Ton Koopman starts the complete recording of Bach cantatas with some masterpieces written by Bach in Cothen and Weimar. I consider useful to remark the characteristics of each cantata so you can realize the differences among these masterpieces. BWV 21: This very famous cantata contains some remarkable pieces: the Sinfonia, the first chorus and an aria in F minor in the first part, and a duett (soprano-bass)and the final striking chorus with trumpets and timpani in the second part. N.B. There are also two arias (n.5 and 10)written for tenor, but in this recording they are singed by the soprano (Barbara Schlick). BWV 131: This cantata is based on the psalm "De prufundis"; the organic is composed only for oboe and strings but music is very moving. BWV 106: This magnific masterpiece is written for human soul; the tranquillity of music is given in the exact way by Koopman. Moreover there are 2 recorders and 2 violas da gamba that give a very ancient atmosphere. BWV 196: It's very short, but music is pretty. There are a lot of Italian reminiscences especially in the parts of violins. BWV 71: A very interesting cantata without recitatives; the string orchestra is enriched by oboes, recorders, trumpets, timpani, violoncello piccolo and organo obbligato. BWV 150: An other cantata with italian influences; Ton Koopman doesn't use the choir but only the solo voices. BWV 31: After a sinfonia with full orchestra there is a striking chorus in which you can examine the great skill of the Amsterdam Baroque Choir ( and also the Orchestra ). BWV 185: It opens with a strange duet for soprano and tenor with female choir; the first aria for alto, oboe and strings is enough famous. BWV 4: This very famous masterpiece was written to commemorate the death of Christ (Easter). Koopman gives a very good interpretation both for the sonorities and for the tempos without altering the atmosphere of great religiousness.
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Recently appointed 'honorary doctor' Ton Koopman with his Amsterdam Baroque Orchestra and Choir embarked a few years ago on a project to record all the Bach cantatas, both religious and secular. Koopman chose to record the cantatas in chronological order, and not by BWV number. Consequently, vol. 1 of the series (that eventually will include 20 volumes) includes 'early cantatas' composed in Weimar and Mühlhausen. It even includes the cantata "Nach dir, Herr, verlanget mich" BWV 150, which is assumed to be the oldest Bach cantata in existence, written before 1707, i.e. the Arnstadt period. The Amsterdam Baroque Choir and Orchestra show to be well at home in the music of Bach. Of the soloists especially Guy de Mey (tenor) and Klaus Mertens (bass) should be mentioned. Koopman's interpretations are allways with a certain drive, which sometimes tends to result in "nervousness". His relatively high tempi however do work as they give the music liveliness and lightness. In this first volume there is sometimes to much of this, leading to a distortion of the balance between liveliness and "draught" that Bach's music needs too. All in all this first volume promises a series of Bach cantatas that will make heaven laugh and the earth rejoice, to quote the opening lines of cantata BWV31 "Der Himmel lacht! die Erde jubilieret".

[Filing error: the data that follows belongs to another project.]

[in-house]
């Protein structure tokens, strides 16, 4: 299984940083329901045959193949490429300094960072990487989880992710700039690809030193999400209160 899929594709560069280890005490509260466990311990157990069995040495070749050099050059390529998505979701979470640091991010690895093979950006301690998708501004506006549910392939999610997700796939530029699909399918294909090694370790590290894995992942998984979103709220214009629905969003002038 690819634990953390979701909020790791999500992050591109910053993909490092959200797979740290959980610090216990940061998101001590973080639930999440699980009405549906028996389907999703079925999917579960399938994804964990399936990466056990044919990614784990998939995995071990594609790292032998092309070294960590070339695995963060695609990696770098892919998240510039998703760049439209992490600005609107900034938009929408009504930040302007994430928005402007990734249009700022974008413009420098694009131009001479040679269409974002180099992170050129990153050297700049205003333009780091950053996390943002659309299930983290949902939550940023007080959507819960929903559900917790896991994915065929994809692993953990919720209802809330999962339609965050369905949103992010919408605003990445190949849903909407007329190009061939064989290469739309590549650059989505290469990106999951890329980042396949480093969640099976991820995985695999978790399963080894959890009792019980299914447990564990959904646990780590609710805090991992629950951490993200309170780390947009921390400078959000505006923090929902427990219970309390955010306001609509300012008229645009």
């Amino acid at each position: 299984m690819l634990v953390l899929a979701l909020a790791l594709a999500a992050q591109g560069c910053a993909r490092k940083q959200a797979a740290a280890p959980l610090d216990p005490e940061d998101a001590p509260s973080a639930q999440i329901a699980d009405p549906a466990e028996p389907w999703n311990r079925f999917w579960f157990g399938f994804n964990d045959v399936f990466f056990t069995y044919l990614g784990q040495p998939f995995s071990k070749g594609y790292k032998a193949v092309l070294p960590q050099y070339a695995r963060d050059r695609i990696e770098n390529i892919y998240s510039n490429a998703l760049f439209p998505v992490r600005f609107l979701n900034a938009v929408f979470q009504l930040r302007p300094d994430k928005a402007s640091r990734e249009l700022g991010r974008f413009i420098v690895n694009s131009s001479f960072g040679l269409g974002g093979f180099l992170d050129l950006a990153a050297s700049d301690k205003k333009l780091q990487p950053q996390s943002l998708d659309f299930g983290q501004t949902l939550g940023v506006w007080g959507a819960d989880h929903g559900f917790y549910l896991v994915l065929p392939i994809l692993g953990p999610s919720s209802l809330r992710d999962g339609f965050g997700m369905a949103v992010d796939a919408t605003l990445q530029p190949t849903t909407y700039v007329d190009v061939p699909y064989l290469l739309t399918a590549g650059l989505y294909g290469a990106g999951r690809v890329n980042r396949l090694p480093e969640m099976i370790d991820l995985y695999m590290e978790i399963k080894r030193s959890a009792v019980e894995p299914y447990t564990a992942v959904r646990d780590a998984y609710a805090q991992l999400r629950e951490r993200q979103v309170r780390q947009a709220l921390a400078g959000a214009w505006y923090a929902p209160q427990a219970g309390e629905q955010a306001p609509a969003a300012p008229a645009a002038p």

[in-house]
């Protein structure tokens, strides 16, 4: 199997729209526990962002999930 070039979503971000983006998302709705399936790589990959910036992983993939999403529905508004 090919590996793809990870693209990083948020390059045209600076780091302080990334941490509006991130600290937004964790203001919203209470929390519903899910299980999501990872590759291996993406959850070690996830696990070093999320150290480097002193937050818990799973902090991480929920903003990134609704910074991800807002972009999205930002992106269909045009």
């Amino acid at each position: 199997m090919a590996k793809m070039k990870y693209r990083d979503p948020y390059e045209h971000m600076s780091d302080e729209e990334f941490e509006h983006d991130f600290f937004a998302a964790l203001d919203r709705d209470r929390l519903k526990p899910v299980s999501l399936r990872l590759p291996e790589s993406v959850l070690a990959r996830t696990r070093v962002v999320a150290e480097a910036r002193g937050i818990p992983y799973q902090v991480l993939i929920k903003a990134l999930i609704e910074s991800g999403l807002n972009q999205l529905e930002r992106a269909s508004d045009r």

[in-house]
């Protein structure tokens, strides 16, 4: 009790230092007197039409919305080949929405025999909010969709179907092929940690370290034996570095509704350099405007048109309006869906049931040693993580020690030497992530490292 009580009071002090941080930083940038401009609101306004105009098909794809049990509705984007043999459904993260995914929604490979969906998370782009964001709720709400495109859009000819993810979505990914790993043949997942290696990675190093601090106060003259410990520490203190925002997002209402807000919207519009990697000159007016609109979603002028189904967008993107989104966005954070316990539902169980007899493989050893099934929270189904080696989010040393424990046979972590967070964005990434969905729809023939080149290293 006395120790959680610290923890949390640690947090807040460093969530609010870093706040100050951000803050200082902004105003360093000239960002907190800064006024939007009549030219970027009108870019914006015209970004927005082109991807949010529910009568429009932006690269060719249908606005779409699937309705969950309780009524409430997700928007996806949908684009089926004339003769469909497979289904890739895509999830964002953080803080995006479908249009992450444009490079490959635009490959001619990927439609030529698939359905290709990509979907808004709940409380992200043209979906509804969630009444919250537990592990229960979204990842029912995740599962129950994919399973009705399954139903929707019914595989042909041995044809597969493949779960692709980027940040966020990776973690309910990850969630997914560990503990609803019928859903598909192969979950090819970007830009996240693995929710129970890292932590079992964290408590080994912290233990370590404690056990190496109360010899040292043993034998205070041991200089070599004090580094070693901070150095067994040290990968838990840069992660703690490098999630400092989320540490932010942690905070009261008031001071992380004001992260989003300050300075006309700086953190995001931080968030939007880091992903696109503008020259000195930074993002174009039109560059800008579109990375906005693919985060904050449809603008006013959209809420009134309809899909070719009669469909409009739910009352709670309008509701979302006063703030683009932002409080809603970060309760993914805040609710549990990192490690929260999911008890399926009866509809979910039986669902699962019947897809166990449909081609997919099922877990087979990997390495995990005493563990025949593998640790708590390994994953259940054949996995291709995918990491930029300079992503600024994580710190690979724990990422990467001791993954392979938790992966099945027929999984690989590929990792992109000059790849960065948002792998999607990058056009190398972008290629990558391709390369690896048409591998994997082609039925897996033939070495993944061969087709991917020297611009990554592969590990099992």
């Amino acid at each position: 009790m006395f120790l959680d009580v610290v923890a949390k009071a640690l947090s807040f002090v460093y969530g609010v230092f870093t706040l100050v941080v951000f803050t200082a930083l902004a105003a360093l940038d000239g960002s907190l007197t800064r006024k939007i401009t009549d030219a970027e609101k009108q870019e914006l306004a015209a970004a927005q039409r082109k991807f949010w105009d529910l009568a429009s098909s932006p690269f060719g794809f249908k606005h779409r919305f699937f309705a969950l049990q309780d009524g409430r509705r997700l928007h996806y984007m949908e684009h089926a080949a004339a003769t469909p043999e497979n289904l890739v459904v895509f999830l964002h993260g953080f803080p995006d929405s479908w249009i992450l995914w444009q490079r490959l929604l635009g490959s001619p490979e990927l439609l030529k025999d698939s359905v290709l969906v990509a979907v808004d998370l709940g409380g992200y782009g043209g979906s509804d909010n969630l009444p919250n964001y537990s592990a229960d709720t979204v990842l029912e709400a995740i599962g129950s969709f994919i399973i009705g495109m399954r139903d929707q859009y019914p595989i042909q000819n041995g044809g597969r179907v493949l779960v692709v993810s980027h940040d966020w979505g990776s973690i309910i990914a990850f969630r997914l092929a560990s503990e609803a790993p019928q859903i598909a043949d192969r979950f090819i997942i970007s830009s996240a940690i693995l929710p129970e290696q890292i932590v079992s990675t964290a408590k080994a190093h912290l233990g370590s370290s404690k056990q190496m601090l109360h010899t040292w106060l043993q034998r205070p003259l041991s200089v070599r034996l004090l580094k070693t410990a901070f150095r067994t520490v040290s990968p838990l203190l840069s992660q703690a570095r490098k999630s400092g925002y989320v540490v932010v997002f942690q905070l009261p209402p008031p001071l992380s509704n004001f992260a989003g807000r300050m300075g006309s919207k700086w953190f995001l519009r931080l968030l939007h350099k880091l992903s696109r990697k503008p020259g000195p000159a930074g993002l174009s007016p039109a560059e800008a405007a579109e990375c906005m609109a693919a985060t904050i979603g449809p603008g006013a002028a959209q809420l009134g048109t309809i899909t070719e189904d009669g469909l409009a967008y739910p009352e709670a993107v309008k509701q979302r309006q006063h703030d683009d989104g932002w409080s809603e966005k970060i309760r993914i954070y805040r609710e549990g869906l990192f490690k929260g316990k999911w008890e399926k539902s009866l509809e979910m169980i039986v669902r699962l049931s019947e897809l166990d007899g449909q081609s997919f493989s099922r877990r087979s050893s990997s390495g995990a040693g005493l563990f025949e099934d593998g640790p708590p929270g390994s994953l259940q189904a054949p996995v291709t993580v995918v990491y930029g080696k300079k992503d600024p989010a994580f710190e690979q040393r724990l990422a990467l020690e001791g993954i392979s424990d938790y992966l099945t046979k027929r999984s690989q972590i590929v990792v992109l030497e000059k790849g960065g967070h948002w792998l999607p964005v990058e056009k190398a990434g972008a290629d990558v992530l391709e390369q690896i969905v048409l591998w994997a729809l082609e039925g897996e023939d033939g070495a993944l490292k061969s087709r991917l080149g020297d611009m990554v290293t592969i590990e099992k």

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Most Helpful Customer Reviews on Amazon.com (beta)

Amazon.com: 4 reviews
17 of 17 people found the following review helpful
Heaven laughs, earth rejoices. May 8 2000
By J. Pruim - Published on Amazon.com